If your clients are always on the go, we have to relate to them how they want to be reached. That may mean creating a weekly podcast or perhaps your blog posts are actually vlogs (no, that's not a typo – that is a blog post that is a video instead of a written format.) We have to adapt our delivery to go where the people are, when they are there and yes, that may mean traveling into new online and digital territory. The worst mistake is to think that because you may not have any interest in it, doesn't mean your customers don't either. We have to expand our minds, broaden our horizons and dare I say it, break out of our comfort zones.
Have a virtual business content buddy with whom you can discuss ideas. If you are a solopreneur or perhaps the only one in the practice in charge of marketing, this is especially important for you. You need to get plugged in to a group either online or in person that can support and inspire you to produce great content. With today's technology, this is easily accomplished via the Internet without having to leave your office or home. Having a content buddy to share ideas, ask questions and get feedback is helpful. You can find likeminded people, even those who aren't in the industry but are marketers or business owners who can help inspire ideas that you can modify to things that can be used for your practice. Join a state organization, attend the monthly meeting or find a good group on LinkedIn or Facebook and connect with someone there.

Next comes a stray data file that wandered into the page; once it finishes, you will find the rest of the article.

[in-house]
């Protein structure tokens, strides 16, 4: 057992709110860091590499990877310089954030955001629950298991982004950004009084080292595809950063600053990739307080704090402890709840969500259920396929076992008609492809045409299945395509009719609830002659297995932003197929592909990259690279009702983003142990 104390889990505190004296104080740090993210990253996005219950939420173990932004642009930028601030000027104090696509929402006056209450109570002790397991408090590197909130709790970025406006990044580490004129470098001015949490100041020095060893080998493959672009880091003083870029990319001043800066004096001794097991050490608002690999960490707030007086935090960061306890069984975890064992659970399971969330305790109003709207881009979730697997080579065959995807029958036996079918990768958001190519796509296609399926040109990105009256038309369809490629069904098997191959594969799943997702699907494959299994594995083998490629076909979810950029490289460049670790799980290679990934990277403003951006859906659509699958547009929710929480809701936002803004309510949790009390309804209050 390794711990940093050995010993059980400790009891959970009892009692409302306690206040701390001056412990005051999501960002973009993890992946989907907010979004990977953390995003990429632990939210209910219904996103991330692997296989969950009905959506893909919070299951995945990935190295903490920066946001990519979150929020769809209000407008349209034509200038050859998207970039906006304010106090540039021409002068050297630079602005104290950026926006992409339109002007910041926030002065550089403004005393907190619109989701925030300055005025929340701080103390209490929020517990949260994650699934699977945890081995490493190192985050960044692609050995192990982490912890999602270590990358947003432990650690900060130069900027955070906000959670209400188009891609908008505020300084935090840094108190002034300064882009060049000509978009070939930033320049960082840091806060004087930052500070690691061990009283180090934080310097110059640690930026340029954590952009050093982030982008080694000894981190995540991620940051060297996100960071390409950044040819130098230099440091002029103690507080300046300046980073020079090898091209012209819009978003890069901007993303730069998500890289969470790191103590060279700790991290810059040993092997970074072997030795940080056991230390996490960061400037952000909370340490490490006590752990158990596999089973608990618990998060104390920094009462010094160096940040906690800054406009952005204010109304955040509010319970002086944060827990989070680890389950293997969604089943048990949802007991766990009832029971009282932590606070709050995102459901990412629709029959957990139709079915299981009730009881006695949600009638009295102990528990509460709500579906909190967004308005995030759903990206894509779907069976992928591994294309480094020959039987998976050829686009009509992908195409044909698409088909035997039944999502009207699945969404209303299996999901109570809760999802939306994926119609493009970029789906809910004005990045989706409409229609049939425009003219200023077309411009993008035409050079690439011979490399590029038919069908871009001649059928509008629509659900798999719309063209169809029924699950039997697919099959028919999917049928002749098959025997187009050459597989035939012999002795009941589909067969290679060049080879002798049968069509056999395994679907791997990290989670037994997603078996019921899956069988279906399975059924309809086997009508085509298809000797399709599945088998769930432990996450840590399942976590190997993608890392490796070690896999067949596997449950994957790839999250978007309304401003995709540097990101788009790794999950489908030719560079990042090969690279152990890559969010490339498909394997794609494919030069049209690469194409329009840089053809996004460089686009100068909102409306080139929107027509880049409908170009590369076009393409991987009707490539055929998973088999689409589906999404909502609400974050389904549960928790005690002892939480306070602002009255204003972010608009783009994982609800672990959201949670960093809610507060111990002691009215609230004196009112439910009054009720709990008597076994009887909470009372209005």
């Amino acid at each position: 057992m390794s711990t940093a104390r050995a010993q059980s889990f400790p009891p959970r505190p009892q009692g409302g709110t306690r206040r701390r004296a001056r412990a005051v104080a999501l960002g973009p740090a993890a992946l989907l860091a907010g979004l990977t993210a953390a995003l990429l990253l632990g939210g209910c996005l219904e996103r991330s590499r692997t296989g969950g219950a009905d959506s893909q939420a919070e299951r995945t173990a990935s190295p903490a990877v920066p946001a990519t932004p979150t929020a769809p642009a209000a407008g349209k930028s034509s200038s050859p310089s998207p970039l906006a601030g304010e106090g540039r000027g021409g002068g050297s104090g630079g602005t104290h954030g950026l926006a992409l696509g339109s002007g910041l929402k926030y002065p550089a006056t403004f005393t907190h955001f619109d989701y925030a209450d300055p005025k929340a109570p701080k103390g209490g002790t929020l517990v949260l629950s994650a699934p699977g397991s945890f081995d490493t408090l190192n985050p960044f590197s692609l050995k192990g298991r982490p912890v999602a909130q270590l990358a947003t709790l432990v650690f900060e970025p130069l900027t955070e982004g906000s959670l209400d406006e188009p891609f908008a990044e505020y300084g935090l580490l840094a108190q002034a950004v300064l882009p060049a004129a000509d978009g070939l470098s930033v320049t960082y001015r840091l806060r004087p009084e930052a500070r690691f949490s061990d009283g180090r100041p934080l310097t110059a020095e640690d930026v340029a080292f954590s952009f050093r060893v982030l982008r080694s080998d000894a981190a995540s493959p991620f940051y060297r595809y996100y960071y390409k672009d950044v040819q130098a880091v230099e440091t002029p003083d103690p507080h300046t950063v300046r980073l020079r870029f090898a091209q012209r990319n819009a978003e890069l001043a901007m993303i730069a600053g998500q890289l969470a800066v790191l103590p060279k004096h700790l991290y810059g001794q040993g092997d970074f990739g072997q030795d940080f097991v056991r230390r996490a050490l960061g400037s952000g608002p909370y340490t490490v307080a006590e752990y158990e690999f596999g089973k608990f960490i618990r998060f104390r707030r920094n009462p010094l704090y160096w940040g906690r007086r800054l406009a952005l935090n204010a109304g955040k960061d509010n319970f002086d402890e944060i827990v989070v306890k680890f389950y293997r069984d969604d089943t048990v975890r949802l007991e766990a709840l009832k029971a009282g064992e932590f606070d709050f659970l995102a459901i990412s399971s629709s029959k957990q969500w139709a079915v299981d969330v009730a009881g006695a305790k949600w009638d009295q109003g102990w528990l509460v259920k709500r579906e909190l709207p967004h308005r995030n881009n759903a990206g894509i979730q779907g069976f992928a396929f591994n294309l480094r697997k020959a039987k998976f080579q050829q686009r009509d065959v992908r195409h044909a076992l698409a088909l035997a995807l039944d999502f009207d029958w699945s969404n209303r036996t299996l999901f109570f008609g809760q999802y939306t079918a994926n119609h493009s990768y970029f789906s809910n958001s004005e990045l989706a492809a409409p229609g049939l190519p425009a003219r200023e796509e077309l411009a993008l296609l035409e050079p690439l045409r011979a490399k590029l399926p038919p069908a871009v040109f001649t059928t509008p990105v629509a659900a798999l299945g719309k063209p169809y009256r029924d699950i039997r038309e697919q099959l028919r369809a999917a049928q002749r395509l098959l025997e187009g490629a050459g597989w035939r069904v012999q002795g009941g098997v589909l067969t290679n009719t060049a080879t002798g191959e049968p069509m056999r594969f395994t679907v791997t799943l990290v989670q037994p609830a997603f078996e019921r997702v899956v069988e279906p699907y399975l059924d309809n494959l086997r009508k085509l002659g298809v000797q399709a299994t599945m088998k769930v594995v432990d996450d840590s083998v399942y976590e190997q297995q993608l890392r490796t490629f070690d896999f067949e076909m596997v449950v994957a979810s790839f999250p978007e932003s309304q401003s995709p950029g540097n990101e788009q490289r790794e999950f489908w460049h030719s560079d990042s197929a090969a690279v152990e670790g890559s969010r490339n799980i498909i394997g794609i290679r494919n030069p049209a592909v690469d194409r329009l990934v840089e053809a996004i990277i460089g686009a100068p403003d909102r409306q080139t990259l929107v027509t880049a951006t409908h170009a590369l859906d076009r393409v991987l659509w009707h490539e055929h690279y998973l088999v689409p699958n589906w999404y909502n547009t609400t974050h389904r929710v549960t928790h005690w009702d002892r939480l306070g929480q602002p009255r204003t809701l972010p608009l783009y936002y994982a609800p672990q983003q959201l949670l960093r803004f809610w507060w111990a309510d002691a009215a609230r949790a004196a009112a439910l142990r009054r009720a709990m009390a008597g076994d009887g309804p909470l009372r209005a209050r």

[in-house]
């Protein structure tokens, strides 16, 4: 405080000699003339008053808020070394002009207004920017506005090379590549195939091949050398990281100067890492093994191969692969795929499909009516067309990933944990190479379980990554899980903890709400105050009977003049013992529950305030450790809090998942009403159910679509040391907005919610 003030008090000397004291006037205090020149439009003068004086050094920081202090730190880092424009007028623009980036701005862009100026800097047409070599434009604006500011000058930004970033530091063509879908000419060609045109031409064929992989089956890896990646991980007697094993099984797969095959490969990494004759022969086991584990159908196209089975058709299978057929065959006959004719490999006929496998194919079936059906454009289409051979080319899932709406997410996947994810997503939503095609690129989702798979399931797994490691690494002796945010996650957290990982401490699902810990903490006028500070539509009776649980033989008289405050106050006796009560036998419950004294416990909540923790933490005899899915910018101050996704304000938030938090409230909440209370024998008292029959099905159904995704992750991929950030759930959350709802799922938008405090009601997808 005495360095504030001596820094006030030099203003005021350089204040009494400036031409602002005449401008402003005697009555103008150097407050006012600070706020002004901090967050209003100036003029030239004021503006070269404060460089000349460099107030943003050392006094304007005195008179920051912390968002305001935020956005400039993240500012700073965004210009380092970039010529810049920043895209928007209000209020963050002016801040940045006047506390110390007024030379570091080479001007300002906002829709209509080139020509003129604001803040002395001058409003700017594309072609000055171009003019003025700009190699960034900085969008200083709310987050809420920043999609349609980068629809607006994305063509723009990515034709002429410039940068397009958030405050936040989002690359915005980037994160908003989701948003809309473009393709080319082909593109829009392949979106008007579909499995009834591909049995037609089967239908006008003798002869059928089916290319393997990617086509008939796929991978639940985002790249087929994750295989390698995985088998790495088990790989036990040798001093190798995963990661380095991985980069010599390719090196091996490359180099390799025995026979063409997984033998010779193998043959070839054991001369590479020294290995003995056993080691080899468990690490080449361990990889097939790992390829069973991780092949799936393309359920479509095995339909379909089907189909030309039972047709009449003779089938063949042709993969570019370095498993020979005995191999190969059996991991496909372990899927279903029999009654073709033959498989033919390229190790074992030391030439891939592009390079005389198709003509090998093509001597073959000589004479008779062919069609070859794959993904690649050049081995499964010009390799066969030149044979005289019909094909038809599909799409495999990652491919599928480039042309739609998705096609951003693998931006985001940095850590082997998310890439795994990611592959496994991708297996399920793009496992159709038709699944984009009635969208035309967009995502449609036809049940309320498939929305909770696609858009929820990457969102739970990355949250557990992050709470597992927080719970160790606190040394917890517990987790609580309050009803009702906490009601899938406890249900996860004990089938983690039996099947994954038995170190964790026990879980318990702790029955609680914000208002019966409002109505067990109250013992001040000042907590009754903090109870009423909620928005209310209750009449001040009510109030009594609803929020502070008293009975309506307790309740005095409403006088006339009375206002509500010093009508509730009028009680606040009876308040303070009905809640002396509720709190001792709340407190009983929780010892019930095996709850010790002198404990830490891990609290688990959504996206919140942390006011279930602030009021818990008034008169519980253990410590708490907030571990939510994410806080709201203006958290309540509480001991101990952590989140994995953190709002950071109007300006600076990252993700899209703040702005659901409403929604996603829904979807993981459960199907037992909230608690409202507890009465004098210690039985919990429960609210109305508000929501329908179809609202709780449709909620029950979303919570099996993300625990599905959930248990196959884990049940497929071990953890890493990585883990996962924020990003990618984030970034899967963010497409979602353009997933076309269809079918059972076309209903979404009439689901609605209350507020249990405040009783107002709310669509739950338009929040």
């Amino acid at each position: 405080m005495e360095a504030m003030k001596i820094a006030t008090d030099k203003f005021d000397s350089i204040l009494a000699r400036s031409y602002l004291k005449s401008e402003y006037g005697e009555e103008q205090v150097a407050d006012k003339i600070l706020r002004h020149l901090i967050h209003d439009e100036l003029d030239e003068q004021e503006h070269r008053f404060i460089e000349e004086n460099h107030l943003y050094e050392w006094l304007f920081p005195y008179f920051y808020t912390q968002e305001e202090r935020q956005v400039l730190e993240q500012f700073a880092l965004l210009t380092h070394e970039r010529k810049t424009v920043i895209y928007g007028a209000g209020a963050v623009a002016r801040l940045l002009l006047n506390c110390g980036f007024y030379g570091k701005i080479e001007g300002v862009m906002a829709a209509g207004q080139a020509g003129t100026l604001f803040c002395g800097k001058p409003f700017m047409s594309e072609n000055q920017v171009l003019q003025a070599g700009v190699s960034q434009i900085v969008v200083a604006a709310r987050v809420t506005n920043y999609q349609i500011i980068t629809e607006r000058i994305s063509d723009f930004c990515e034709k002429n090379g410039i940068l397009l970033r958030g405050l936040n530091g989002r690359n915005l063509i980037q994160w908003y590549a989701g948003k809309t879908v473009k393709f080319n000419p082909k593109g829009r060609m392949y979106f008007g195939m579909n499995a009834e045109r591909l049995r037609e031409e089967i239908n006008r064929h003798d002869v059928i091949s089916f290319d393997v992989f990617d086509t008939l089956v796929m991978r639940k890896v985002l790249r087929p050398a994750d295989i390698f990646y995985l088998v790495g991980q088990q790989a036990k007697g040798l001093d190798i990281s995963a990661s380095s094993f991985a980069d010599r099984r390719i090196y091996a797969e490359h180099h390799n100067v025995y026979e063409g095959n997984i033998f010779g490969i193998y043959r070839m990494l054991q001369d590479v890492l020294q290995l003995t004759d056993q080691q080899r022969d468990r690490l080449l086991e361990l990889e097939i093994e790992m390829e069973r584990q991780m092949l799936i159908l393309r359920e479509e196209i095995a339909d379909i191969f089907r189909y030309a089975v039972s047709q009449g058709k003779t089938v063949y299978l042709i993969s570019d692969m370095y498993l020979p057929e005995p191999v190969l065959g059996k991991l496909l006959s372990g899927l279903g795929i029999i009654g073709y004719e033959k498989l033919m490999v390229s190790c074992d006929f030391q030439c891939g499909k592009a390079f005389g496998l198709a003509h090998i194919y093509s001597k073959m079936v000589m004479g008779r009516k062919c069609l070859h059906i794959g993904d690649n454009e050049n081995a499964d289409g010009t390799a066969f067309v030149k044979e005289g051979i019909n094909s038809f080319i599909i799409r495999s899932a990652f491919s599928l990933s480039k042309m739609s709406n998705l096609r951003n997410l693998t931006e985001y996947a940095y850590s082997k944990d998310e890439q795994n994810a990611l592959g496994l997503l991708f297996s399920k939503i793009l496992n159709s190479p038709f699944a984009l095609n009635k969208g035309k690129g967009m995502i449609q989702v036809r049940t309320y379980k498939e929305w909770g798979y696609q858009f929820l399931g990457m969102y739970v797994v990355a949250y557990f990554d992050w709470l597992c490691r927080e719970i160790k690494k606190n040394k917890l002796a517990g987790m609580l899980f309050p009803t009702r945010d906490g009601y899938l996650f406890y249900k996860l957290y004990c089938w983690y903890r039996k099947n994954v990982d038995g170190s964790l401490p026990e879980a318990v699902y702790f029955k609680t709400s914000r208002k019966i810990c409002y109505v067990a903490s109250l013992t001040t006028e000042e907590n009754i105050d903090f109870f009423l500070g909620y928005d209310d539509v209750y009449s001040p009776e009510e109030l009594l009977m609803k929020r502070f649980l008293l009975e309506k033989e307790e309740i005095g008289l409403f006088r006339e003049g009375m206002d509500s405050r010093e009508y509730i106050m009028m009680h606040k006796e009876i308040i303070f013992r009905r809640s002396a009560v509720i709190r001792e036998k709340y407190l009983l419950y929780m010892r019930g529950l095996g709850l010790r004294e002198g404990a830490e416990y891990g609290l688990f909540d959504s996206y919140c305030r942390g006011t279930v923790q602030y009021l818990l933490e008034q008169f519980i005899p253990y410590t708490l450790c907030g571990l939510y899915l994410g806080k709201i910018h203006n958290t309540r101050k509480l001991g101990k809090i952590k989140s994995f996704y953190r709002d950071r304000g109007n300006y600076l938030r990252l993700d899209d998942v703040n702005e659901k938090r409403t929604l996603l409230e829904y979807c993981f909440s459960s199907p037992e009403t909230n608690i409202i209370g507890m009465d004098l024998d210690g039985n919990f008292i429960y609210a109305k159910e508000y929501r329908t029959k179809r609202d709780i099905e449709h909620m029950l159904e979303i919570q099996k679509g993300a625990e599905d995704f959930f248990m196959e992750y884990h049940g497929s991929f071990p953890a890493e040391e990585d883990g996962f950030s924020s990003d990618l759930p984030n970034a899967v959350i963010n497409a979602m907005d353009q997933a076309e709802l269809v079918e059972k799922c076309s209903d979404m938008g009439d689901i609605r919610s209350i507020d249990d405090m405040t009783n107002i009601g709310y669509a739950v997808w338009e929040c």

I know this is a lot to consider, but the bottom line is this: the more you incorporate the human element into your content marketing, the better it will connect and resonate with your ideal target audience. The better the connection, the more growth you should experience.
Stephanie Beck, Owner of SRB Solutions, is an online marketing expert working with health and wellness practitioners for 15 years. Stephanie has served as a published columnist since 2003 for several magazines and is the Amazon best selling author of Social Trigger Points: Massage Therapist Guide to Marketing Online. Connect with Stephanie at www.socialtriggerpoints.com/profiles today.